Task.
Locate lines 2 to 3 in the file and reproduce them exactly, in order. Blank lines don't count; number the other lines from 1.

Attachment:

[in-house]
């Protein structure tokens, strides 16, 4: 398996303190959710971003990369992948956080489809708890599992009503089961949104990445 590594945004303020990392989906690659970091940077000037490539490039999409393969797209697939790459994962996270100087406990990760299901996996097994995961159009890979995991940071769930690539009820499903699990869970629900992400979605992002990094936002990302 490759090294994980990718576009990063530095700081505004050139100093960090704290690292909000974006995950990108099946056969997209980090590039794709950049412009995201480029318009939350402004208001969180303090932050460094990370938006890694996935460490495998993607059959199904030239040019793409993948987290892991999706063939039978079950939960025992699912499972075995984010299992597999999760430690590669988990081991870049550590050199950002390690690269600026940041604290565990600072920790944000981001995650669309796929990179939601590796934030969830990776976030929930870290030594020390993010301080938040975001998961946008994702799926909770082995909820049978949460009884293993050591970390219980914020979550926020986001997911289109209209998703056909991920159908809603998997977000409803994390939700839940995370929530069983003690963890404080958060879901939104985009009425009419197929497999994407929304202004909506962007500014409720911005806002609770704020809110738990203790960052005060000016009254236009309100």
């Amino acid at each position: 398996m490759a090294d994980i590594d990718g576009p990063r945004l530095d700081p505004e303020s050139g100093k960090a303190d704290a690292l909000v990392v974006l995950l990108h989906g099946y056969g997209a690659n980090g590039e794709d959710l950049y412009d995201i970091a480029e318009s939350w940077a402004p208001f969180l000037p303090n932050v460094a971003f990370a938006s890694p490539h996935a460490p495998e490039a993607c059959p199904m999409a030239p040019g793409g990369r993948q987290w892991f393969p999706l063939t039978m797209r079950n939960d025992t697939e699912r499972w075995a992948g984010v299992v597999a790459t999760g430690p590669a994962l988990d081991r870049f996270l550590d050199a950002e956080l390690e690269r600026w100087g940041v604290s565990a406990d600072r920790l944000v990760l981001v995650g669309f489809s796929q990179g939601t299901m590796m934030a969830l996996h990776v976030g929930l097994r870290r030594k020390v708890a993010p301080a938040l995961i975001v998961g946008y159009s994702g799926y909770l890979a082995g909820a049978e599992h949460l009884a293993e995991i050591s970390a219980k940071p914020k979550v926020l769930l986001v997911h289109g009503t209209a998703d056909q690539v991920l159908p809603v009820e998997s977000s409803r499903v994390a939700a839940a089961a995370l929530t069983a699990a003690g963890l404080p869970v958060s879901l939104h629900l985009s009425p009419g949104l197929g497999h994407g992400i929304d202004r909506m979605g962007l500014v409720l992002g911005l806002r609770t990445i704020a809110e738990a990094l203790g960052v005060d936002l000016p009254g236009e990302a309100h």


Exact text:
């Protein structure tokens, strides 16, 4: 398996303190959710971003990369992948956080489809708890599992009503089961949104990445 590594945004303020990392989906690659970091940077000037490539490039999409393969797209697939790459994962996270100087406990990760299901996996097994995961159009890979995991940071769930690539009820499903699990869970629900992400979605992002990094936002990302 490759090294994980990718576009990063530095700081505004050139100093960090704290690292909000974006995950990108099946056969997209980090590039794709950049412009995201480029318009939350402004208001969180303090932050460094990370938006890694996935460490495998993607059959199904030239040019793409993948987290892991999706063939039978079950939960025992699912499972075995984010299992597999999760430690590669988990081991870049550590050199950002390690690269600026940041604290565990600072920790944000981001995650669309796929990179939601590796934030969830990776976030929930870290030594020390993010301080938040975001998961946008994702799926909770082995909820049978949460009884293993050591970390219980914020979550926020986001997911289109209209998703056909991920159908809603998997977000409803994390939700839940995370929530069983003690963890404080958060879901939104985009009425009419197929497999994407929304202004909506962007500014409720911005806002609770704020809110738990203790960052005060000016009254236009309100």
């Amino acid at each position: 398996m490759a090294d994980i590594d990718g576009p990063r945004l530095d700081p505004e303020s050139g100093k960090a303190d704290a690292l909000v990392v974006l995950l990108h989906g099946y056969g997209a690659n980090g590039e794709d959710l950049y412009d995201i970091a480029e318009s939350w940077a402004p208001f969180l000037p303090n932050v460094a971003f990370a938006s890694p490539h996935a460490p495998e490039a993607c059959p199904m999409a030239p040019g793409g990369r993948q987290w892991f393969p999706l063939t039978m797209r079950n939960d025992t697939e699912r499972w075995a992948g984010v299992v597999a790459t999760g430690p590669a994962l988990d081991r870049f996270l550590d050199a950002e956080l390690e690269r600026w100087g940041v604290s565990a406990d600072r920790l944000v990760l981001v995650g669309f489809s796929q990179g939601t299901m590796m934030a969830l996996h990776v976030g929930l097994r870290r030594k020390v708890a993010p301080a938040l995961i975001v998961g946008y159009s994702g799926y909770l890979a082995g909820a049978e599992h949460l009884a293993e995991i050591s970390a219980k940071p914020k979550v926020l769930l986001v997911h289109g009503t209209a998703d056909q690539v991920l159908p809603v009820e998997s977000s409803r499903v994390a939700a839940a089961a995370l929530t069983a699990a003690g963890l404080p869970v958060s879901l939104h629900l985009s009425p009419g949104l197929g497999h994407g992400i929304d202004r909506m979605g962007l500014v409720l992002g911005l806002r609770t990445i704020a809110e738990a990094l203790g960052v005060d936002l000016p009254g236009e990302a309100h």